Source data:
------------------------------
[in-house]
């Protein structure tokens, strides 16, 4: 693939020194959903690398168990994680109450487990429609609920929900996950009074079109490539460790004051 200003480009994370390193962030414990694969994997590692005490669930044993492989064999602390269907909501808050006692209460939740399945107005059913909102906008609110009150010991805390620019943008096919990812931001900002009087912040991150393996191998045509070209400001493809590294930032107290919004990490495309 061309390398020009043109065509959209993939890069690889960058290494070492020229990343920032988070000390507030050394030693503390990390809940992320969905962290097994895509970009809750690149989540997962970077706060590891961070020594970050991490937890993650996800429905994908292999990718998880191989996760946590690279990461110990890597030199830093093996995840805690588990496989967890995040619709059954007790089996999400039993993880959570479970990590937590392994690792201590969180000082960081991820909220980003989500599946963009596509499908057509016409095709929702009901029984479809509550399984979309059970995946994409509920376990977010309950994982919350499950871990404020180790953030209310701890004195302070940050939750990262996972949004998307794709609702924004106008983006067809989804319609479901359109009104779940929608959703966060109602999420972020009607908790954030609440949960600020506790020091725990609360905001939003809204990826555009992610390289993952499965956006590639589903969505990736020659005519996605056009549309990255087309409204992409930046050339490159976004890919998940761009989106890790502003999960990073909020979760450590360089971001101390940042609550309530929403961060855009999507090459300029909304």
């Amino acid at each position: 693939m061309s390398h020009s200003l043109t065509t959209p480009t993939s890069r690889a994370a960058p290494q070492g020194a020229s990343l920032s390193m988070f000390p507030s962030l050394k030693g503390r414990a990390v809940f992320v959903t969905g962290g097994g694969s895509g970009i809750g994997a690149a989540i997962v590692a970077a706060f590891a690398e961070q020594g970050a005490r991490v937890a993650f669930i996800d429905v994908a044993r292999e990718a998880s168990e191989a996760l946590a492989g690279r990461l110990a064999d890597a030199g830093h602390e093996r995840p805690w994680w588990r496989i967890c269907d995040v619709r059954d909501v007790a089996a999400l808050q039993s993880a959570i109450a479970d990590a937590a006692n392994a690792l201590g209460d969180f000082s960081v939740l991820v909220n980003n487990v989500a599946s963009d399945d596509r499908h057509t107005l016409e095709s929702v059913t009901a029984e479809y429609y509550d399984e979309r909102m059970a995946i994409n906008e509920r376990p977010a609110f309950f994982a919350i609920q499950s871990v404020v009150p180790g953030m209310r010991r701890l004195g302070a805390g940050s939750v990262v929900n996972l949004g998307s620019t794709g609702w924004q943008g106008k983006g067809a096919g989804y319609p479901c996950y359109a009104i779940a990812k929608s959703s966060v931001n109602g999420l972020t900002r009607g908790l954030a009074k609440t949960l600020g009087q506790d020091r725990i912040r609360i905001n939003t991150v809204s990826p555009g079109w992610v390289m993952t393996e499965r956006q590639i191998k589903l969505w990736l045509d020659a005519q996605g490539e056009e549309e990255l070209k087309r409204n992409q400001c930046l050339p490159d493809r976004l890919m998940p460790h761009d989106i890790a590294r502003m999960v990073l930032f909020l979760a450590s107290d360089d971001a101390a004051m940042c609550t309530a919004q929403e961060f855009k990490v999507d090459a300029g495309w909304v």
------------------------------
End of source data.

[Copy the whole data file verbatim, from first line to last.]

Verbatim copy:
[in-house]
């Protein structure tokens, strides 16, 4: 693939020194959903690398168990994680109450487990429609609920929900996950009074079109490539460790004051 200003480009994370390193962030414990694969994997590692005490669930044993492989064999602390269907909501808050006692209460939740399945107005059913909102906008609110009150010991805390620019943008096919990812931001900002009087912040991150393996191998045509070209400001493809590294930032107290919004990490495309 061309390398020009043109065509959209993939890069690889960058290494070492020229990343920032988070000390507030050394030693503390990390809940992320969905962290097994895509970009809750690149989540997962970077706060590891961070020594970050991490937890993650996800429905994908292999990718998880191989996760946590690279990461110990890597030199830093093996995840805690588990496989967890995040619709059954007790089996999400039993993880959570479970990590937590392994690792201590969180000082960081991820909220980003989500599946963009596509499908057509016409095709929702009901029984479809509550399984979309059970995946994409509920376990977010309950994982919350499950871990404020180790953030209310701890004195302070940050939750990262996972949004998307794709609702924004106008983006067809989804319609479901359109009104779940929608959703966060109602999420972020009607908790954030609440949960600020506790020091725990609360905001939003809204990826555009992610390289993952499965956006590639589903969505990736020659005519996605056009549309990255087309409204992409930046050339490159976004890919998940761009989106890790502003999960990073909020979760450590360089971001101390940042609550309530929403961060855009999507090459300029909304």
């Amino acid at each position: 693939m061309s390398h020009s200003l043109t065509t959209p480009t993939s890069r690889a994370a960058p290494q070492g020194a020229s990343l920032s390193m988070f000390p507030s962030l050394k030693g503390r414990a990390v809940f992320v959903t969905g962290g097994g694969s895509g970009i809750g994997a690149a989540i997962v590692a970077a706060f590891a690398e961070q020594g970050a005490r991490v937890a993650f669930i996800d429905v994908a044993r292999e990718a998880s168990e191989a996760l946590a492989g690279r990461l110990a064999d890597a030199g830093h602390e093996r995840p805690w994680w588990r496989i967890c269907d995040v619709r059954d909501v007790a089996a999400l808050q039993s993880a959570i109450a479970d990590a937590a006692n392994a690792l201590g209460d969180f000082s960081v939740l991820v909220n980003n487990v989500a599946s963009d399945d596509r499908h057509t107005l016409e095709s929702v059913t009901a029984e479809y429609y509550d399984e979309r909102m059970a995946i994409n906008e509920r376990p977010a609110f309950f994982a919350i609920q499950s871990v404020v009150p180790g953030m209310r010991r701890l004195g302070a805390g940050s939750v990262v929900n996972l949004g998307s620019t794709g609702w924004q943008g106008k983006g067809a096919g989804y319609p479901c996950y359109a009104i779940a990812k929608s959703s966060v931001n109602g999420l972020t900002r009607g908790l954030a009074k609440t949960l600020g009087q506790d020091r725990i912040r609360i905001n939003t991150v809204s990826p555009g079109w992610v390289m993952t393996e499965r956006q590639i191998k589903l969505w990736l045509d020659a005519q996605g490539e056009e549309e990255l070209k087309r409204n992409q400001c930046l050339p490159d493809r976004l890919m998940p460790h761009d989106i890790a590294r502003m999960v990073l930032f909020l979760a450590s107290d360089d971001a101390a004051m940042c609550t309530a919004q929403e961060f855009k990490v999507d090459a300029g495309w909304v």